Virtual IT Town Hall recap - April 24

April 30, 2020

IT Town Hall meetings will continue bi-weekly and virtually through May. Below, you can review submitted questions and John Barden’s answers from the April 24 virtual IT Town Hall meeting.

How much additional money did ITS and the University have to spend to get the entire course catalog online?

I don’t know. Let me answer that in a broader context: You have to think about the amount of time and effort that was spent by all of the staff between both DSPs, IT Help Desk, everybody else who chipped in to help the Poorvu Center get things online, all the website creation, all of the help that was provided to actually move offices, equipment orders…it’s been a huge effort. I don’t know what that number is but I’d say we’ve had a pretty big impact. Think about what’s happening in terms of the medicine world—for the first time in kind of national history were allowed on a large-scale basis to do telemedicine, which again took effort to get there, but also has enormous long-term potential impact to the healthcare delivery model. There had been a bunch of short term costs standing up the field hospital. I could go on and on, but I think what I think we’re trying to do as a leadership team is make sure that we’re being thoughtful about where we’re making those investments and how do we maximize the outcomes from those, some of which could have really long-term impact to the way the institution works.

Will you will be offering any retirement incentives in light of the budget concerns?

Blanche: I hope everyone appreciates the complexity of the matter. There are ongoing conversations with regard to incentives. We should know something more by the end of the month regarding PTO and especially PTO maximum and what extensions will be applicable there. I am not aware of any discussion about payouts of PTO maximum. I think we’re looking more at an extension of time, but all those things are under discussion and more to come.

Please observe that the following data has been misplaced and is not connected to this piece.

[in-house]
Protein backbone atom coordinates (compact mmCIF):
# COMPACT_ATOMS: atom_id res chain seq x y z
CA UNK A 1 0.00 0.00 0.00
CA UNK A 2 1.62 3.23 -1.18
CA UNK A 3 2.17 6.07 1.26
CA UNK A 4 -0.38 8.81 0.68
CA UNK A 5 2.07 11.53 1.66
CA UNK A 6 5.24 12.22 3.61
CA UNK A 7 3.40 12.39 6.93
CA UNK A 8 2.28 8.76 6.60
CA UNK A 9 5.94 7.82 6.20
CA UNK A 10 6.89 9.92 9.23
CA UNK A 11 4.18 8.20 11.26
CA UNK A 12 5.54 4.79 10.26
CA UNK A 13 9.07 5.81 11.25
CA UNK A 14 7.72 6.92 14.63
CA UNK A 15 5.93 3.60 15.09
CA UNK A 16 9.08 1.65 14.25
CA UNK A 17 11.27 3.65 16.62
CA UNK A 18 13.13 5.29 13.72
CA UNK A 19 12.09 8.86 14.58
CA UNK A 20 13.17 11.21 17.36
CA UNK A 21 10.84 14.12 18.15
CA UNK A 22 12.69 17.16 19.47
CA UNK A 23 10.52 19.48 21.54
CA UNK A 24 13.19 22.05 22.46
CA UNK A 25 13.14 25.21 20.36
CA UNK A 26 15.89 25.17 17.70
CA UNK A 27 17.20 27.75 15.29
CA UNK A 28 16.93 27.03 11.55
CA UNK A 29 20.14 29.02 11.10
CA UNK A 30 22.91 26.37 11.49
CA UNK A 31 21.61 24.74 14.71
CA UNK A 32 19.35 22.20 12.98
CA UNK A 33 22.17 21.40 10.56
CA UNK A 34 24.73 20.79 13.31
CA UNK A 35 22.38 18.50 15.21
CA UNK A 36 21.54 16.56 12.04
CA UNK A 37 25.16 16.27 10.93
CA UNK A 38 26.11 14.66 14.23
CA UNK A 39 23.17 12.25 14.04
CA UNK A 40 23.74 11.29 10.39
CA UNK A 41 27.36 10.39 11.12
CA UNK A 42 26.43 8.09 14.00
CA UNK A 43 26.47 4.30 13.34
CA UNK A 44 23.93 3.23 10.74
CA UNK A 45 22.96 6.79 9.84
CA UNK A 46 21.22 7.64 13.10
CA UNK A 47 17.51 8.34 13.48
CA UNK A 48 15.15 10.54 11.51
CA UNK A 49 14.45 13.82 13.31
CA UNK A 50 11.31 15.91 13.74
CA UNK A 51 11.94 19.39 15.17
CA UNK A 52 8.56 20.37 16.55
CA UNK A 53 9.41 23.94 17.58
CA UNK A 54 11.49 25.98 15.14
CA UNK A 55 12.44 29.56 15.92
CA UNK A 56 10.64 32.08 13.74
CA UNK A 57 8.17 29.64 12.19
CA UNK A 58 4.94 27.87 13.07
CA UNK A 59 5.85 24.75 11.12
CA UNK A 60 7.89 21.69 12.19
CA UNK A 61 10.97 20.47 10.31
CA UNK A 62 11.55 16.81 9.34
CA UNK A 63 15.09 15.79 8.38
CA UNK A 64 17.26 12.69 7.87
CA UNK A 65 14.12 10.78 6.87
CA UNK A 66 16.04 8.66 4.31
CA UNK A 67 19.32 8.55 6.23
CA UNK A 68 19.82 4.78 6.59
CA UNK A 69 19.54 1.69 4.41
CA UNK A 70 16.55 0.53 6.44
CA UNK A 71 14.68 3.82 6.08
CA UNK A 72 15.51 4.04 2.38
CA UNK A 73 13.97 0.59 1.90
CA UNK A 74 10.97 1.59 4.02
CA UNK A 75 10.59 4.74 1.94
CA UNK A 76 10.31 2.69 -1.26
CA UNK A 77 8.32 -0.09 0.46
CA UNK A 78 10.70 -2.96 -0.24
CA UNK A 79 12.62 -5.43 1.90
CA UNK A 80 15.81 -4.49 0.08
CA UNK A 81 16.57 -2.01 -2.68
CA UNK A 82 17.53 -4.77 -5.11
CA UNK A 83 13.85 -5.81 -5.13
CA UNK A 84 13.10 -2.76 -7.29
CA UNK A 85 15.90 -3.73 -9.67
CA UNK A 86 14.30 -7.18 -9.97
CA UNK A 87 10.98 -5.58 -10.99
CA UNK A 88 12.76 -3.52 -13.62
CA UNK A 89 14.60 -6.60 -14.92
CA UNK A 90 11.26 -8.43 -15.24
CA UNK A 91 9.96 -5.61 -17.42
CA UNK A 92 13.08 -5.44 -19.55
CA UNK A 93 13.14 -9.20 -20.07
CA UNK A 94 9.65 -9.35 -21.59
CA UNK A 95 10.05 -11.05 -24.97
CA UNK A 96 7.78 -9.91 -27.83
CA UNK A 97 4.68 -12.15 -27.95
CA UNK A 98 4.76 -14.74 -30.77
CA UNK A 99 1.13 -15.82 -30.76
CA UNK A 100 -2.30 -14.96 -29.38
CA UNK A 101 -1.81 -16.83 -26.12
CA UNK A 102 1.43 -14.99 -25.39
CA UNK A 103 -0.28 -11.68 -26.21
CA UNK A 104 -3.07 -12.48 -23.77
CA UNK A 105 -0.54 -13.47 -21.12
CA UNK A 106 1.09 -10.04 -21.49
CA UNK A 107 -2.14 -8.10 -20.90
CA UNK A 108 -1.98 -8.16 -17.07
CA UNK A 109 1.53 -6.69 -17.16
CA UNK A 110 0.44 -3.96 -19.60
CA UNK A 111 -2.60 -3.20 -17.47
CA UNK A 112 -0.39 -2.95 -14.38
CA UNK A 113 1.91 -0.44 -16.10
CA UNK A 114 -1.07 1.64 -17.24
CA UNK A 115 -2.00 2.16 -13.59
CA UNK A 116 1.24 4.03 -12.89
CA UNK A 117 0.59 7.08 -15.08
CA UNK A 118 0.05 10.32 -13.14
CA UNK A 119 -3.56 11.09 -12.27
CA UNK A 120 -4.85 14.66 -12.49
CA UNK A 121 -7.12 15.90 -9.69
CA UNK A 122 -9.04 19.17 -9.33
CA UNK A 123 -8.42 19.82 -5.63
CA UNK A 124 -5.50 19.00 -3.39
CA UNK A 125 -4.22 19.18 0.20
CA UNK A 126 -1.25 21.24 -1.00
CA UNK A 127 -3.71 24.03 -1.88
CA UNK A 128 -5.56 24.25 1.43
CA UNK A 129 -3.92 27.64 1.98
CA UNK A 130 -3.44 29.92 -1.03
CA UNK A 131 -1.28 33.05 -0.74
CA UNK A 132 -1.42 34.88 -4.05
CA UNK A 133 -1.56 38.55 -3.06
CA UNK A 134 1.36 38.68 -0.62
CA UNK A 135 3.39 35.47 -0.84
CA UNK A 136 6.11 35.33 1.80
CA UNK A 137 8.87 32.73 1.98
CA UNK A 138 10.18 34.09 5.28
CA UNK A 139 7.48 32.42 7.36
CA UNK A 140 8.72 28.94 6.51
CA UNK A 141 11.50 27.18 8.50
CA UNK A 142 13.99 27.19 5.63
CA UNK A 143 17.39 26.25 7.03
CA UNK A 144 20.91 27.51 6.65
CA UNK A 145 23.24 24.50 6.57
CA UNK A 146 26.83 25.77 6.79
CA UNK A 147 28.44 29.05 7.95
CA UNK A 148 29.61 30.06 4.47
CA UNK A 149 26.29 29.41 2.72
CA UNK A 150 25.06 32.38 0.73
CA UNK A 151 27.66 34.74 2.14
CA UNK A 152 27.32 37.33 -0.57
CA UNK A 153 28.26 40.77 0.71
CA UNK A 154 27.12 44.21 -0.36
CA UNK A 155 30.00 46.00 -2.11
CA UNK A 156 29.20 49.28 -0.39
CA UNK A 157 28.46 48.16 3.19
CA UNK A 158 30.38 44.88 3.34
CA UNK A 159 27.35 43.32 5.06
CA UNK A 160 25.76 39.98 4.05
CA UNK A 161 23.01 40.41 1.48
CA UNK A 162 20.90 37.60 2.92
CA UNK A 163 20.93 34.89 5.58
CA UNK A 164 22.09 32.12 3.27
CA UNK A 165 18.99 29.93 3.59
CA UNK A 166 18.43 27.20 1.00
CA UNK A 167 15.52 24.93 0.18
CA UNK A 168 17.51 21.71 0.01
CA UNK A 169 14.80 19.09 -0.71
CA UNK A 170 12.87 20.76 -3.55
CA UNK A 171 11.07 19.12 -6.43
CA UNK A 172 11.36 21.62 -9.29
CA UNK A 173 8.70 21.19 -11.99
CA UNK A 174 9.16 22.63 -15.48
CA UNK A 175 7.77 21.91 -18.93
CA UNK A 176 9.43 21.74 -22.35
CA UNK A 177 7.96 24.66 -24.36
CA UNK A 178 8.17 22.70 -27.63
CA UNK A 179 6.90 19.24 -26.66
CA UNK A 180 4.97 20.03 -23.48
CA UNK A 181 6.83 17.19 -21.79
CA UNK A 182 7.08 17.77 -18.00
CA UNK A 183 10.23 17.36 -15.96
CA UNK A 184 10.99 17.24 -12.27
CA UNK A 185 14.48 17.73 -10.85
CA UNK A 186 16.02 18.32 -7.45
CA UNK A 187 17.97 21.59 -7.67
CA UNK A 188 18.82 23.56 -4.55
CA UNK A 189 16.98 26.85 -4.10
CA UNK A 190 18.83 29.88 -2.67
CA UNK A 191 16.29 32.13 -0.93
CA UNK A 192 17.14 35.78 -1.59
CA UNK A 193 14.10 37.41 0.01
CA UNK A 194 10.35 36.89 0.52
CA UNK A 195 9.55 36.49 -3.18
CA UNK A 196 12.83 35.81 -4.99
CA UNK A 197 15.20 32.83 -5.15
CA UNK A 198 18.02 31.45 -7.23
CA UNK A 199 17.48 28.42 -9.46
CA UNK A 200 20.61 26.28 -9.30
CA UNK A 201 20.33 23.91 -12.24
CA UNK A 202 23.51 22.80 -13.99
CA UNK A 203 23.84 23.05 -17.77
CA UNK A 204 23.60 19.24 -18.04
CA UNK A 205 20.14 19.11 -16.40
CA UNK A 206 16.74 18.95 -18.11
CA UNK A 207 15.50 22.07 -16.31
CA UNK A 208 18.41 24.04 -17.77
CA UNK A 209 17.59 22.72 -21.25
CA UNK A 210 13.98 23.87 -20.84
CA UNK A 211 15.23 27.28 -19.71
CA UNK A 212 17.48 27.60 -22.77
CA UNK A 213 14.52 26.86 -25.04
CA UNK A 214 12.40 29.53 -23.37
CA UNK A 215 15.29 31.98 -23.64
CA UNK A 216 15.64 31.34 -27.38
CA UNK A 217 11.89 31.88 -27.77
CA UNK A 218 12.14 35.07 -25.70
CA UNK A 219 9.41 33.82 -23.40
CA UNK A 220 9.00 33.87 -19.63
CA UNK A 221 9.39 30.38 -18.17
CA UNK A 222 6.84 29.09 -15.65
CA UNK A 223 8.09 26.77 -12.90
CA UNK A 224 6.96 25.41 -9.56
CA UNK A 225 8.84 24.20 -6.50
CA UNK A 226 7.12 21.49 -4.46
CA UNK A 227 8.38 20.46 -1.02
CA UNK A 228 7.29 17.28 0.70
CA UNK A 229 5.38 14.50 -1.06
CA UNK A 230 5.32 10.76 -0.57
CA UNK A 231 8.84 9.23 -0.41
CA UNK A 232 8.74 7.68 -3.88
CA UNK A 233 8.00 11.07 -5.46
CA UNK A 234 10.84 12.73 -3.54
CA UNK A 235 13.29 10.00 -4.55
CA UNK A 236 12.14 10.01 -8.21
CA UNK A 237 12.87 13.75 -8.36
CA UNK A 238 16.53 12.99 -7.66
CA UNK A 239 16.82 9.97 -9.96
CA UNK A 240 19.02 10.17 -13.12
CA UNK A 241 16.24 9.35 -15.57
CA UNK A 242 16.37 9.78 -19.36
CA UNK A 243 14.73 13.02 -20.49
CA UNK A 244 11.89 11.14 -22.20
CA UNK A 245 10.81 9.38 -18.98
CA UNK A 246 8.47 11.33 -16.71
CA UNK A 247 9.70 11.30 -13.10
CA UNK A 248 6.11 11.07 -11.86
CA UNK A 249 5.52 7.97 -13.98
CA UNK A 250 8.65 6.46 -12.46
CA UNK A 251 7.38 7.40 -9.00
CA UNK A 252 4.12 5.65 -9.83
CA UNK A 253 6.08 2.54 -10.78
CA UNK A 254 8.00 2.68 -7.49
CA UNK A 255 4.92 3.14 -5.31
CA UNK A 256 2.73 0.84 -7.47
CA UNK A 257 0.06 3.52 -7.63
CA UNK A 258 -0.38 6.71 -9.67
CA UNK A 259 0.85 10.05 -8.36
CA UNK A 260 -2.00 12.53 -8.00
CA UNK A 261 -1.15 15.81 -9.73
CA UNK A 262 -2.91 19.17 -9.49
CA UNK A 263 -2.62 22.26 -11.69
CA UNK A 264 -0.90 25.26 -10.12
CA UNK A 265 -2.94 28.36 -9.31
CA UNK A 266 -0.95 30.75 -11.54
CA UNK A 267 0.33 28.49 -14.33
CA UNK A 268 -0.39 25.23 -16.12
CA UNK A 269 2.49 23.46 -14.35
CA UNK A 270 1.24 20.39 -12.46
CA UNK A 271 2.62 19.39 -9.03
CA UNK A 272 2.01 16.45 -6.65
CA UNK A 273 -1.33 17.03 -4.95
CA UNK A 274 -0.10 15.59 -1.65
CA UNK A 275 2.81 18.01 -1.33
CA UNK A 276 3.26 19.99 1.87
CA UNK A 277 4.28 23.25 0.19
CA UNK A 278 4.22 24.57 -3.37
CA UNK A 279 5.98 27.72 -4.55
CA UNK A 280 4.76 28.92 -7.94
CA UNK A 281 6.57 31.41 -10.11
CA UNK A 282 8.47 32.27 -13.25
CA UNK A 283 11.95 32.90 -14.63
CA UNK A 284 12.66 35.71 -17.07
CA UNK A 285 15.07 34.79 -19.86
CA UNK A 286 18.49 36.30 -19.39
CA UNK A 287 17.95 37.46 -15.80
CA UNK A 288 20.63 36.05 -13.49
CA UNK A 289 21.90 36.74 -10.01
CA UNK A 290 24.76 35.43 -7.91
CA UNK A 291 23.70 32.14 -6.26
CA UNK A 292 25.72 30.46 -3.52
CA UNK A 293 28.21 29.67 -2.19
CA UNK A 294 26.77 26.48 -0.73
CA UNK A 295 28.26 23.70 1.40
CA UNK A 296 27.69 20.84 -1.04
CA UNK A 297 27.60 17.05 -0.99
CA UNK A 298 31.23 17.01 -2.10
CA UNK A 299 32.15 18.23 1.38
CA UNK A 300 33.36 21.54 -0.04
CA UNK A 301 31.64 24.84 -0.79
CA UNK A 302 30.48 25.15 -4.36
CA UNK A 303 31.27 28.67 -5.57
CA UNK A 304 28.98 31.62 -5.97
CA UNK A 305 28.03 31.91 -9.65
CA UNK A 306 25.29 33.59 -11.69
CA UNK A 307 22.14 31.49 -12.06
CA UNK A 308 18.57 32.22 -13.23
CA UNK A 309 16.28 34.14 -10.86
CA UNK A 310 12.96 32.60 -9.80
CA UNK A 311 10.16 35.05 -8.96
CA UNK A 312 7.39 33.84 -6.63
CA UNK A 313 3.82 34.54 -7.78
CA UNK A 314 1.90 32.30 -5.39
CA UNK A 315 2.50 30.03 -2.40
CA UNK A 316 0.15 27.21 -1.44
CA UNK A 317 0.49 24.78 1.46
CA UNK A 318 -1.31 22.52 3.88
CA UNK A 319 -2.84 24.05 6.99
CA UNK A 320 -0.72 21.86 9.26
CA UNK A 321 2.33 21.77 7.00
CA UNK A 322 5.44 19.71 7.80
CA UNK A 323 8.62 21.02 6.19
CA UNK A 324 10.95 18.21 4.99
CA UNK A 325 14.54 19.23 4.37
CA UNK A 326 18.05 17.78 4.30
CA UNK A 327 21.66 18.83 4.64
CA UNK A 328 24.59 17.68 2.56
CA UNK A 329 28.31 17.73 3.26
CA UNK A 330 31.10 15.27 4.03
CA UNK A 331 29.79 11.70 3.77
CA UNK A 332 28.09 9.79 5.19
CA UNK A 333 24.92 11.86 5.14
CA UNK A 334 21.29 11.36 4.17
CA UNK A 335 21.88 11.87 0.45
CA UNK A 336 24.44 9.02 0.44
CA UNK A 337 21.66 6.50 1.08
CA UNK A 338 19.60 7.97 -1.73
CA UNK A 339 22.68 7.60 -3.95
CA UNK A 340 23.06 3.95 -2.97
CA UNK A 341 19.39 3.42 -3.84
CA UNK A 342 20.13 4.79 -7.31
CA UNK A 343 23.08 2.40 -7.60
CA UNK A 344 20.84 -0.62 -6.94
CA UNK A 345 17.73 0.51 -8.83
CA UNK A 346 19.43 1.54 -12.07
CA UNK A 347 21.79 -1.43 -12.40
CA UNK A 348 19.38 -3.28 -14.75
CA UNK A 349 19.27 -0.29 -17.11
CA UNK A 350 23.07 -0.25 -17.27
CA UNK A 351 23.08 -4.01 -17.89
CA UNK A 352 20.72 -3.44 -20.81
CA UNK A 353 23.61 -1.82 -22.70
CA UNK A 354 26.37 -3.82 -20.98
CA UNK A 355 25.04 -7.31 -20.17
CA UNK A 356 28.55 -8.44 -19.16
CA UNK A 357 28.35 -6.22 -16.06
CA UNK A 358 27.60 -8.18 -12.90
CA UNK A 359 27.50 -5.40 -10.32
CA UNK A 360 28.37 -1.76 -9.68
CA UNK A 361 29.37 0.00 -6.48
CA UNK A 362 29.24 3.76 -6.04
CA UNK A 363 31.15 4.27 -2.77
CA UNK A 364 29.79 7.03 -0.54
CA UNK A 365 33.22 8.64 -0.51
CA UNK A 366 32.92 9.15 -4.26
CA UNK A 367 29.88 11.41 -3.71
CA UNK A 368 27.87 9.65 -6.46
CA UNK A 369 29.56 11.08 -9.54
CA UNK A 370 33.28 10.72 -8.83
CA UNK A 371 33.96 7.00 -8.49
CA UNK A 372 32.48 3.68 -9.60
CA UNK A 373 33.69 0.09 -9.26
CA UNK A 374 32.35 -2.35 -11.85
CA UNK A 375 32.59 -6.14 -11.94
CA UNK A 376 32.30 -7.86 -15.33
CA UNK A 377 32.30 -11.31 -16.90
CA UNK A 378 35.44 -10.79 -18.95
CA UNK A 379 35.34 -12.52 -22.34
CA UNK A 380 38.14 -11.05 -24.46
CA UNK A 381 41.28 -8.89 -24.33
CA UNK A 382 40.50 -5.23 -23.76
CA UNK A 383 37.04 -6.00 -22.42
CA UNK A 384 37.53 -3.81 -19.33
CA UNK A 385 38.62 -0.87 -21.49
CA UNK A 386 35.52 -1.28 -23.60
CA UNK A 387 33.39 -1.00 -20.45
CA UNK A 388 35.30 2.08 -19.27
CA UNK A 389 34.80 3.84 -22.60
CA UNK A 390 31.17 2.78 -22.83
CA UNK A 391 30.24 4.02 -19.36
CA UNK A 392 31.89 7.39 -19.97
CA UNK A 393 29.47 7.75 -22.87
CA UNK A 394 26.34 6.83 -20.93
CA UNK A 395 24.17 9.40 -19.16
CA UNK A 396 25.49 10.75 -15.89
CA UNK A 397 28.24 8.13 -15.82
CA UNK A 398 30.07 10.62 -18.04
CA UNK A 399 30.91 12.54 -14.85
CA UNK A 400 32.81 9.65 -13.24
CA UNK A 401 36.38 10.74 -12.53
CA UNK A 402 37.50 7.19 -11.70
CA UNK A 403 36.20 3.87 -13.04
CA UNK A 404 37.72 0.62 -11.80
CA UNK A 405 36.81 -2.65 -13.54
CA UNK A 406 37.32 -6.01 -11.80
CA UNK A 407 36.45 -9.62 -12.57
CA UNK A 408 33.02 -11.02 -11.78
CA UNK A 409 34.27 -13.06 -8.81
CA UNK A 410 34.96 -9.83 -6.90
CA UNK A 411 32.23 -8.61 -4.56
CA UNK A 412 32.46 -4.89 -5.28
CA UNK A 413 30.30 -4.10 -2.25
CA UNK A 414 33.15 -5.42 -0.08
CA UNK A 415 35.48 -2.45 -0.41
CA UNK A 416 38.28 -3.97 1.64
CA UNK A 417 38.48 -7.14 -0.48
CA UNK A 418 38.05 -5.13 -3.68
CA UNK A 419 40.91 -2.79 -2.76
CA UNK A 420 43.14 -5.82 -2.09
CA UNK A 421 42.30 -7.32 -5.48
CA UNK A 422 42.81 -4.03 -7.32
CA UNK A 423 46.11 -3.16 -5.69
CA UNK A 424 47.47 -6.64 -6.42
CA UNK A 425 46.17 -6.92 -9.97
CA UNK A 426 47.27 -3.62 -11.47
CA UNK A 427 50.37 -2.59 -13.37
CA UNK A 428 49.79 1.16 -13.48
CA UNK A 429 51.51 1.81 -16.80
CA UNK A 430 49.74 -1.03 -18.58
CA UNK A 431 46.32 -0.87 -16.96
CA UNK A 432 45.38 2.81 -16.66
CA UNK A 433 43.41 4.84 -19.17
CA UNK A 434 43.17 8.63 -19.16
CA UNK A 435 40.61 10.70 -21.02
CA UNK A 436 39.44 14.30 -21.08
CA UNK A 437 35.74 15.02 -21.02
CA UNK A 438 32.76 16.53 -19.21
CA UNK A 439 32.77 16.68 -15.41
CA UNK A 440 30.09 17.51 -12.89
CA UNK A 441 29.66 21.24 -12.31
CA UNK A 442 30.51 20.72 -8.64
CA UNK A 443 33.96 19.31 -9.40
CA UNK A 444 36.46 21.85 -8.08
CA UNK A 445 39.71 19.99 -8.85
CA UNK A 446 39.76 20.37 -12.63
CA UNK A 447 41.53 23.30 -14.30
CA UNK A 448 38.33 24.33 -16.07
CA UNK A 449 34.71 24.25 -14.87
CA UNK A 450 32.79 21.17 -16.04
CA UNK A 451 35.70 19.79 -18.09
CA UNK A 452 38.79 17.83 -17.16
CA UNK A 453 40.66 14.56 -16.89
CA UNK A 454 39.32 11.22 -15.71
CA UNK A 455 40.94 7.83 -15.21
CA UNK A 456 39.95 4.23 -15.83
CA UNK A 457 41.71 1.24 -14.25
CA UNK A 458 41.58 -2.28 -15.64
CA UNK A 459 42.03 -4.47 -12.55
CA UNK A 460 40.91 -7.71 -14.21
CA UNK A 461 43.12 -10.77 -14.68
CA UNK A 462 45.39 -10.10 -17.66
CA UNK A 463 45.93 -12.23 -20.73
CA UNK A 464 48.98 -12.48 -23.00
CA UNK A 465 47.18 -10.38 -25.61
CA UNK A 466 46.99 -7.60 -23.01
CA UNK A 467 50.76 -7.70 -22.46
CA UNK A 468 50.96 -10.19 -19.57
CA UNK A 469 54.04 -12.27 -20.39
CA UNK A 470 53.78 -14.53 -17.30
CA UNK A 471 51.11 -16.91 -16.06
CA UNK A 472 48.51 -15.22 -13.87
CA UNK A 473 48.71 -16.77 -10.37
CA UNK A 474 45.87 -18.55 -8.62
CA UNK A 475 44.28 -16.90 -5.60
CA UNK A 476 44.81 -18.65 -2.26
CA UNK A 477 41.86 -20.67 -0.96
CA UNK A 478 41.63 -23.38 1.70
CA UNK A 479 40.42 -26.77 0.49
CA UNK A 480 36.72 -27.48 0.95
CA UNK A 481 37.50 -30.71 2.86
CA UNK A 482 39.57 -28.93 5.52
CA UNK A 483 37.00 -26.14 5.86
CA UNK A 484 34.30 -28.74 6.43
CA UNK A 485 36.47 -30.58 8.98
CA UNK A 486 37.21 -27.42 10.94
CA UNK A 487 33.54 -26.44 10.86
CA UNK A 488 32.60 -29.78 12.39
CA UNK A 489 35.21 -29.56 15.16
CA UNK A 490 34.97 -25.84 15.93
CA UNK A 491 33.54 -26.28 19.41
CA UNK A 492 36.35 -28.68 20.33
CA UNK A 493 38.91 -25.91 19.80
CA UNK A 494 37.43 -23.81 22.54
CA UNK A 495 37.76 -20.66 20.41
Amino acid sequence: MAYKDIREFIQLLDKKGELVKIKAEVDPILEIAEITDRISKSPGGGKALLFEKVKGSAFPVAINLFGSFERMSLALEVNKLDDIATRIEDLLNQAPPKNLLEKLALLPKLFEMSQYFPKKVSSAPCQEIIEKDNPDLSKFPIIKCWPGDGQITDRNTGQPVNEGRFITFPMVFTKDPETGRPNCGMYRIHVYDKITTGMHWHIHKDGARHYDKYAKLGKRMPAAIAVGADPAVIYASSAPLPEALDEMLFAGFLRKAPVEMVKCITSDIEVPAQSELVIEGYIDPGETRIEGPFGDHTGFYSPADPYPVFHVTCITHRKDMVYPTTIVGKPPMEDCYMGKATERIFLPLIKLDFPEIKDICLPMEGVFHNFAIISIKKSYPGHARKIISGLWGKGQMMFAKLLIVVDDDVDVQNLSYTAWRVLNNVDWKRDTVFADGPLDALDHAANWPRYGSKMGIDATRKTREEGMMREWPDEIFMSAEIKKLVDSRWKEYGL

John: One of the sub-communities I didn’t mention, (and which sits underneath that Operations Group) is what they call the Workforce Advisory Committee. That group is specifically looking at questions of these kinds of HR policies. I don’t have any facts to share today because that committee is just beginning its work, but I am confident that they will be talking about the potential option to offer some incentives around retirement of some kind. And again, “looking at” doesn’t mean there will be an offer along that lines; I’m just saying that I know that there are at least talking about that topic.

Is there any thinking around additional compensation or bonuses for those who went above and beyond?

Blanche: Regarding incentives, according to Peter Salovey’s comment on that in earlier emails, it is being reviewed. It’s a very complex situation and we hope to know something soon, but it’s not off the table - it is being looked at. In terms of other compensation opportunities, I’m unaware of anything at this time other than the bonuses for those folks that were on campus.

Will benefits be preserved, given that pay increases will not be happening?

I do not know.

There is a question about a rumor that ITS is moving to West Campus to promote more social distancing. Do we know if that’s under discussion?

If it’s happening as a conversation, it’s not a conversation that is yet involving me, which would seem odd. So, no. I have no facts to back that up. Let me answer that in a broader context. As you’ve heard me say on this discussion before, I think it’s very likely that the relatively-positive experience (and I recognize this has been a mixed bag for people) and demonstration that we can work from home does open up a whole series of conversations about space utilization in general and flexible work arrangements. Right now, you all are doing a phenomenal job at proving that it is at least possible for a significant segment of the IT work force to entertain that conversation. So that may change our kind of thinking and direction on on-campus space. I don’t know where that might take us but right now, to your specific question, I have no evidence of that conversation, taking place. I think a lot of things about space will get reconsidered as many groups, not just us, are starting the conversation about how effective this is, what other things need to be in place to make it effective, and over what period of time we could formalize the policies, technology needs, and other pieces like that that would make it possible to be to be a part of who we are. Not to replace obviously the on-campus experience entirely.